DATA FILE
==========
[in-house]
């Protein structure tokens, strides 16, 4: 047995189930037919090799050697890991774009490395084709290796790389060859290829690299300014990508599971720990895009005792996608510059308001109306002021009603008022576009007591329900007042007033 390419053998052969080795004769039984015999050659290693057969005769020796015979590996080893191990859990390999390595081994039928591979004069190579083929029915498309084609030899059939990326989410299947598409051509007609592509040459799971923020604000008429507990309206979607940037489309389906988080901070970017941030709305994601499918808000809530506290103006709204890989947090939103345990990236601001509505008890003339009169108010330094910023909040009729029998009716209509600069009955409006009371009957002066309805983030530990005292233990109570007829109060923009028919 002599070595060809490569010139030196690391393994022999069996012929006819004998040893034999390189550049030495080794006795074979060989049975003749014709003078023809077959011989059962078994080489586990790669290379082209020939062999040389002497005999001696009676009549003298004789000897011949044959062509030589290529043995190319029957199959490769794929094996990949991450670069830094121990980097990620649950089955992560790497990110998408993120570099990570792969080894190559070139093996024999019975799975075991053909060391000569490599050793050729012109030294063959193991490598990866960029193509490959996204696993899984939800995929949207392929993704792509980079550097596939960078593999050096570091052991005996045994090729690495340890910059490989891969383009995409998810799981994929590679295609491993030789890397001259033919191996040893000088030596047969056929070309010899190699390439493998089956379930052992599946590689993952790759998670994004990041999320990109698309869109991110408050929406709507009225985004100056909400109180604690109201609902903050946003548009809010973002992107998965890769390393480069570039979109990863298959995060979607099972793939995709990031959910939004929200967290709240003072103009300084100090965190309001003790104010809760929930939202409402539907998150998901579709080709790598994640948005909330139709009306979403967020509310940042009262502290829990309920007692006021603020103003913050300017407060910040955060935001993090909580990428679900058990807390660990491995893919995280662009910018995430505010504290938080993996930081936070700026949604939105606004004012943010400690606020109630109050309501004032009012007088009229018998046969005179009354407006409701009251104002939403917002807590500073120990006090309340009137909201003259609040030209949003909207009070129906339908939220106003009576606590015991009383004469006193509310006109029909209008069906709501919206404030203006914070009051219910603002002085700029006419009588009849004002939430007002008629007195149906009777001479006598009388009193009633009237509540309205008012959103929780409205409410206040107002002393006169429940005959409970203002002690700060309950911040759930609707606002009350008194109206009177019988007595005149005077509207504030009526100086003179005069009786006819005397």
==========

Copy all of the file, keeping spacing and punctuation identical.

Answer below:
[in-house]
């Protein structure tokens, strides 16, 4: 047995189930037919090799050697890991774009490395084709290796790389060859290829690299300014990508599971720990895009005792996608510059308001109306002021009603008022576009007591329900007042007033 390419053998052969080795004769039984015999050659290693057969005769020796015979590996080893191990859990390999390595081994039928591979004069190579083929029915498309084609030899059939990326989410299947598409051509007609592509040459799971923020604000008429507990309206979607940037489309389906988080901070970017941030709305994601499918808000809530506290103006709204890989947090939103345990990236601001509505008890003339009169108010330094910023909040009729029998009716209509600069009955409006009371009957002066309805983030530990005292233990109570007829109060923009028919 002599070595060809490569010139030196690391393994022999069996012929006819004998040893034999390189550049030495080794006795074979060989049975003749014709003078023809077959011989059962078994080489586990790669290379082209020939062999040389002497005999001696009676009549003298004789000897011949044959062509030589290529043995190319029957199959490769794929094996990949991450670069830094121990980097990620649950089955992560790497990110998408993120570099990570792969080894190559070139093996024999019975799975075991053909060391000569490599050793050729012109030294063959193991490598990866960029193509490959996204696993899984939800995929949207392929993704792509980079550097596939960078593999050096570091052991005996045994090729690495340890910059490989891969383009995409998810799981994929590679295609491993030789890397001259033919191996040893000088030596047969056929070309010899190699390439493998089956379930052992599946590689993952790759998670994004990041999320990109698309869109991110408050929406709507009225985004100056909400109180604690109201609902903050946003548009809010973002992107998965890769390393480069570039979109990863298959995060979607099972793939995709990031959910939004929200967290709240003072103009300084100090965190309001003790104010809760929930939202409402539907998150998901579709080709790598994640948005909330139709009306979403967020509310940042009262502290829990309920007692006021603020103003913050300017407060910040955060935001993090909580990428679900058990807390660990491995893919995280662009910018995430505010504290938080993996930081936070700026949604939105606004004012943010400690606020109630109050309501004032009012007088009229018998046969005179009354407006409701009251104002939403917002807590500073120990006090309340009137909201003259609040030209949003909207009070129906339908939220106003009576606590015991009383004469006193509310006109029909209008069906709501919206404030203006914070009051219910603002002085700029006419009588009849004002939430007002008629007195149906009777001479006598009388009193009633009237509540309205008012959103929780409205409410206040107002002393006169429940005959409970203002002690700060309950911040759930609707606002009350008194109206009177019988007595005149005077509207504030009526100086003179005069009786006819005397």